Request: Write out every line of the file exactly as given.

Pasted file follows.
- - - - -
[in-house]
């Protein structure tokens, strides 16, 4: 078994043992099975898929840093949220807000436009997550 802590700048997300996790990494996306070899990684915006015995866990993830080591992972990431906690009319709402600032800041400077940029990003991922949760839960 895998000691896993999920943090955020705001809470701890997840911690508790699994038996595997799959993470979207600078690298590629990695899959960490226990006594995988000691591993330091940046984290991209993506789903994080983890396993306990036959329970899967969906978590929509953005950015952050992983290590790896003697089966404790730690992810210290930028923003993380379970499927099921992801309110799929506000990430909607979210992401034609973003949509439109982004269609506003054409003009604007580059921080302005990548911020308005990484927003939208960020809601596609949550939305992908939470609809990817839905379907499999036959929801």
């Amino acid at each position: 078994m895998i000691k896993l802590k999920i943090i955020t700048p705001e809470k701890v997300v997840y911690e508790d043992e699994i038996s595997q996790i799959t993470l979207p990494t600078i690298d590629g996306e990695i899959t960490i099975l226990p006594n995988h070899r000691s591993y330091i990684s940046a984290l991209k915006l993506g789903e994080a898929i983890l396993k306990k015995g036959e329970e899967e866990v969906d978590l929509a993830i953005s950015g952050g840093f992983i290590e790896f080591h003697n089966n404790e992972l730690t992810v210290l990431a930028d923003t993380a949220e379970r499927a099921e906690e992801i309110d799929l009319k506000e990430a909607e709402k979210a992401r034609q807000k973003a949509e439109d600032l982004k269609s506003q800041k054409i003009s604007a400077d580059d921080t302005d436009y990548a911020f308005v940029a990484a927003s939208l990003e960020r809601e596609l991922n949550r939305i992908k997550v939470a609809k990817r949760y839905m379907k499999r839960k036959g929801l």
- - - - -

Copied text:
[in-house]
């Protein structure tokens, strides 16, 4: 078994043992099975898929840093949220807000436009997550 802590700048997300996790990494996306070899990684915006015995866990993830080591992972990431906690009319709402600032800041400077940029990003991922949760839960 895998000691896993999920943090955020705001809470701890997840911690508790699994038996595997799959993470979207600078690298590629990695899959960490226990006594995988000691591993330091940046984290991209993506789903994080983890396993306990036959329970899967969906978590929509953005950015952050992983290590790896003697089966404790730690992810210290930028923003993380379970499927099921992801309110799929506000990430909607979210992401034609973003949509439109982004269609506003054409003009604007580059921080302005990548911020308005990484927003939208960020809601596609949550939305992908939470609809990817839905379907499999036959929801």
């Amino acid at each position: 078994m895998i000691k896993l802590k999920i943090i955020t700048p705001e809470k701890v997300v997840y911690e508790d043992e699994i038996s595997q996790i799959t993470l979207p990494t600078i690298d590629g996306e990695i899959t960490i099975l226990p006594n995988h070899r000691s591993y330091i990684s940046a984290l991209k915006l993506g789903e994080a898929i983890l396993k306990k015995g036959e329970e899967e866990v969906d978590l929509a993830i953005s950015g952050g840093f992983i290590e790896f080591h003697n089966n404790e992972l730690t992810v210290l990431a930028d923003t993380a949220e379970r499927a099921e906690e992801i309110d799929l009319k506000e990430a909607e709402k979210a992401r034609q807000k973003a949509e439109d600032l982004k269609s506003q800041k054409i003009s604007a400077d580059d921080t302005d436009y990548a911020f308005v940029a990484a927003s939208l990003e960020r809601e596609l991922n949550r939305i992908k997550v939470a609809k990817r949760y839905m379907k499999r839960k036959g929801l």